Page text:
Somali community warns bank transfer crackdown could lead to terror funding
ABC News Australia
Australia’s Somali community is warning that the threat posed by terror groups in the African country could increase because of tough banking regulations that prevent them from sending money home.
Westpac is the last of the major banks facilitating money transfers between Australia and Somalia, but it will end the service later this month.
The move by Australian banks has been in response to tougher international banking regulations in regards to crime and terror funding.
But the crackdown leaves Australia’s 20,000-strong Somali community with no legal way to transfer money home.
Melbourne nurse Nasro Yussf warned this could make people turn to crime to secure the basics for their families.
Ms Yussf sends $400 to her family each month to pay for food, shelter and the education of two of her cousins.
She said if she could not continue to send money home, her cousins would be pulled out of school.
“Basic necessities like food and shelter and education and health are reliant on the diaspora community and if that stops then people are going to turn to crime,” Ms Yussf said.
“People will seek help or accept help from (terror group) Al Shabab, (who) say ‘we’ll support your every move if you can feed us’.
“Stopping the remittance flow of money will stop the country’s progress in its tracks.”
The UN has estimated in some parts of Somalia up to 40 per cent of families are reliant on money sent from overseas.
There is no structural economy in the country and the unemployment rate is more than 50 per cent.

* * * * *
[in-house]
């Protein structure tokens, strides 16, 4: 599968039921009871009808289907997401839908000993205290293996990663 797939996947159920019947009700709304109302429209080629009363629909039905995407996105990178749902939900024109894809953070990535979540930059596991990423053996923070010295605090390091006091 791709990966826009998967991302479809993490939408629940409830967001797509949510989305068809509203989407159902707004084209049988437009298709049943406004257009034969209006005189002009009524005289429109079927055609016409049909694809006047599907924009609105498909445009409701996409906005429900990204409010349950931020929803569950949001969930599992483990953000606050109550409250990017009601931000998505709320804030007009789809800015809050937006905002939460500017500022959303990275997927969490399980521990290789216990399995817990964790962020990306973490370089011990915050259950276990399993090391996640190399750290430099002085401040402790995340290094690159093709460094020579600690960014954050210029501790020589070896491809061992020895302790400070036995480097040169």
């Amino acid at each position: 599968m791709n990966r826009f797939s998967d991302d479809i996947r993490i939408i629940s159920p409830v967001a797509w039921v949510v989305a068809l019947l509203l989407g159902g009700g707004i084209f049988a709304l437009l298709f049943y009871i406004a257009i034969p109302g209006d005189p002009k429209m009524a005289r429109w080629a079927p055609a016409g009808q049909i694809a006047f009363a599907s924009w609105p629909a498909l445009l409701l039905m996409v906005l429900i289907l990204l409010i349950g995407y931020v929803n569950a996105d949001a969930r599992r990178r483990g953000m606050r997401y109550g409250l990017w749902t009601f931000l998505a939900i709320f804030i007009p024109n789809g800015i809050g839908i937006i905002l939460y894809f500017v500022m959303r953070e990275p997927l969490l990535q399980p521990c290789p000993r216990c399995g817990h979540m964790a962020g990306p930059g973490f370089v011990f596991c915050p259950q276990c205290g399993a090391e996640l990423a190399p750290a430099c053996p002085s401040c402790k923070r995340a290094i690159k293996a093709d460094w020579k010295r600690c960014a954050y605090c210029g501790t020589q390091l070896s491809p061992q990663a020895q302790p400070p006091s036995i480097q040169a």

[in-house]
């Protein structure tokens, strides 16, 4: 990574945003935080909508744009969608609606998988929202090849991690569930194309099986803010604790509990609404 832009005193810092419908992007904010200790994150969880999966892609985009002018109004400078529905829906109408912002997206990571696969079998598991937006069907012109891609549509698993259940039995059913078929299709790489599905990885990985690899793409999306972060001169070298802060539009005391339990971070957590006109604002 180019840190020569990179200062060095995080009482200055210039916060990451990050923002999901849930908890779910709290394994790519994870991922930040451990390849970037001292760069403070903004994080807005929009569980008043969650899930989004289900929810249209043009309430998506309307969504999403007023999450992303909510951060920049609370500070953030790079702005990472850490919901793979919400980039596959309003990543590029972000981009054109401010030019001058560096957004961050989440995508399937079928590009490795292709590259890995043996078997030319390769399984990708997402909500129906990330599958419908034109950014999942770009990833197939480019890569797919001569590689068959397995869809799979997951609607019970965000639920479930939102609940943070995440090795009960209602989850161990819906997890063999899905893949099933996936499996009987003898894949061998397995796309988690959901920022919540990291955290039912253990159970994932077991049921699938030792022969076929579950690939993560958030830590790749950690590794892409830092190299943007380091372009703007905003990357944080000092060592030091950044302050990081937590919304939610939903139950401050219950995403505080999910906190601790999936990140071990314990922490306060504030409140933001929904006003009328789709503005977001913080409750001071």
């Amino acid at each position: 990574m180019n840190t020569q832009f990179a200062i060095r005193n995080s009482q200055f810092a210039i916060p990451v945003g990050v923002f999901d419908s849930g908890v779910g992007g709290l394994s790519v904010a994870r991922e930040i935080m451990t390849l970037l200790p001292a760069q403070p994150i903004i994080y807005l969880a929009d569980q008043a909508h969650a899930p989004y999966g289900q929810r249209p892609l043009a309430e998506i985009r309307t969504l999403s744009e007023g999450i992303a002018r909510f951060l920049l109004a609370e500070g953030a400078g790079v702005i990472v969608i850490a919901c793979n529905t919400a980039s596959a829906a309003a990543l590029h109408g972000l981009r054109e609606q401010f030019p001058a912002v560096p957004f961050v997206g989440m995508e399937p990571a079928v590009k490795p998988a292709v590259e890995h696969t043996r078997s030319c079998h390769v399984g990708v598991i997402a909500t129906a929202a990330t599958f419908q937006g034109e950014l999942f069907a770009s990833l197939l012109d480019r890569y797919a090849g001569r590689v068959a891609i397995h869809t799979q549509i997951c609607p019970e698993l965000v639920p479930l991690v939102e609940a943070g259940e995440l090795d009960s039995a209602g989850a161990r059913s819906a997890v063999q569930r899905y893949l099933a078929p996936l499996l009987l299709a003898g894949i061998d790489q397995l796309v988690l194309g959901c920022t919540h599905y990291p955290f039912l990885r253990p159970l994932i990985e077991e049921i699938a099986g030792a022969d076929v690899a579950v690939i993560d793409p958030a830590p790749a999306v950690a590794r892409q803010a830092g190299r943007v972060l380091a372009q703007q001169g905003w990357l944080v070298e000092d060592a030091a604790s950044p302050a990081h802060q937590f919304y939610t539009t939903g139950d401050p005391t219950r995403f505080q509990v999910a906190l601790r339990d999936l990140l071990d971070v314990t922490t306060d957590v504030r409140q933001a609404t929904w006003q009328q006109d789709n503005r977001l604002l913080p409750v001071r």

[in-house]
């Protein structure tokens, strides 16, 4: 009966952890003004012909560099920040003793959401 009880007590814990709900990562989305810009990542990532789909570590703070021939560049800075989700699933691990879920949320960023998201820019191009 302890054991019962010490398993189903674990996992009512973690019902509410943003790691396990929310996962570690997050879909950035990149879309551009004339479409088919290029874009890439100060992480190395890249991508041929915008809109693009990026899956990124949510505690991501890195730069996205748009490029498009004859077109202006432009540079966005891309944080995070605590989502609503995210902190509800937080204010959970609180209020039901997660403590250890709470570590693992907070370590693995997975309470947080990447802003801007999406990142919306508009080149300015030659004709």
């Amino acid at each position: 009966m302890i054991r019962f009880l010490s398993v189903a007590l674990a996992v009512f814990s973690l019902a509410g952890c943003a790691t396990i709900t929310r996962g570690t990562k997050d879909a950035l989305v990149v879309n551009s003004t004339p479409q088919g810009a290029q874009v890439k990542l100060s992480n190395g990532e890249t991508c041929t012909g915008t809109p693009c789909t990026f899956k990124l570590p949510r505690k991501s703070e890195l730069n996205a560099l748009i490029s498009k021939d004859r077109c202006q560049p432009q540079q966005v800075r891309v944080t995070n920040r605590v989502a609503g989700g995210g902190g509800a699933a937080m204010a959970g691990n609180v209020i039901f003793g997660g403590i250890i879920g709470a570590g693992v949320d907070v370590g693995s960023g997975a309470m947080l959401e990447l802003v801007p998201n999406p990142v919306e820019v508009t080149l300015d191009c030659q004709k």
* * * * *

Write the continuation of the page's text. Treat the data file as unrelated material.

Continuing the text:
Crackdown ‘could force money onto black market’
Most Australian Somalis use businesses that use the “hawala” system to send money to Somalia as there are no formal banks in the war-torn country.
Money is paid out in Somalia without actually being transferred and the debt is settled at a later date, often by through a bank account in a third country.
However, the operations require bank accounts outside Somalia to operate.
Financial crime expert Dr Hugh McDermott said the banks had been forced to stop servicing the businesses because they could not prove where the money was going once it left their networks.
“There’s been an ongoing concern for a couple of years, led by the AFP (Australian Federal Police), that if (remitters) weren’t regulated and weren’t controlled, terror groups could pass money offshore and you wouldn’t be able to tell where that went,” Mr McDermott said.
But he said the crackdown could force more money into criminal networks and terror groups.
“Legitimate regulated remitters will go out of business because they can’t transfer the money, and so people in different ethnic communities will go to underground remitters which is often organised crime or have links to terrorism.”
Banks in the UK and USA have also been tightening regulations around remittances to Somalia.
However government interventions in both countries mean money is still flowing for now.
Chairman of the Somali Australian Council of Victoria Hussein Haraco said similar action needed to happen Australia.
“This is a real life line for people in Somalia,” Mr Haraco said.
“We want the Government and the banks to talk and come up with a solution.”
A spokesperson for the Attorney-General’s department said the situation was challenging and it was monitoring the situation.